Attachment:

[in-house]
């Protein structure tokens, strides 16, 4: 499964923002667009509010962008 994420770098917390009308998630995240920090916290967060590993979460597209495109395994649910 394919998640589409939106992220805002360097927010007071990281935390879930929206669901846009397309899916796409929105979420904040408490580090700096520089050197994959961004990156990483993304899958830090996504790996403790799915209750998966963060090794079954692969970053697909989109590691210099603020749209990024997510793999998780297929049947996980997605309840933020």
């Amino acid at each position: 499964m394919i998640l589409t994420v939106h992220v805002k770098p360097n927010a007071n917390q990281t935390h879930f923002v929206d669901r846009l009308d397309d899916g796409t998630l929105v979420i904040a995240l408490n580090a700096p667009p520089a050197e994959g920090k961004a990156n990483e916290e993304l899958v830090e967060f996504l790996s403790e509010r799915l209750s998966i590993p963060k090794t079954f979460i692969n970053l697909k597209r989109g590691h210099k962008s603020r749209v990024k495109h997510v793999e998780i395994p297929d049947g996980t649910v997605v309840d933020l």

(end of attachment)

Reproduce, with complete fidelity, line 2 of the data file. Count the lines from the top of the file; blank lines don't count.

């Protein structure tokens, strides 16, 4: 499964923002667009509010962008 994420770098917390009308998630995240920090916290967060590993979460597209495109395994649910 394919998640589409939106992220805002360097927010007071990281935390879930929206669901846009397309899916796409929105979420904040408490580090700096520089050197994959961004990156990483993304899958830090996504790996403790799915209750998966963060090794079954692969970053697909989109590691210099603020749209990024997510793999998780297929049947996980997605309840933020």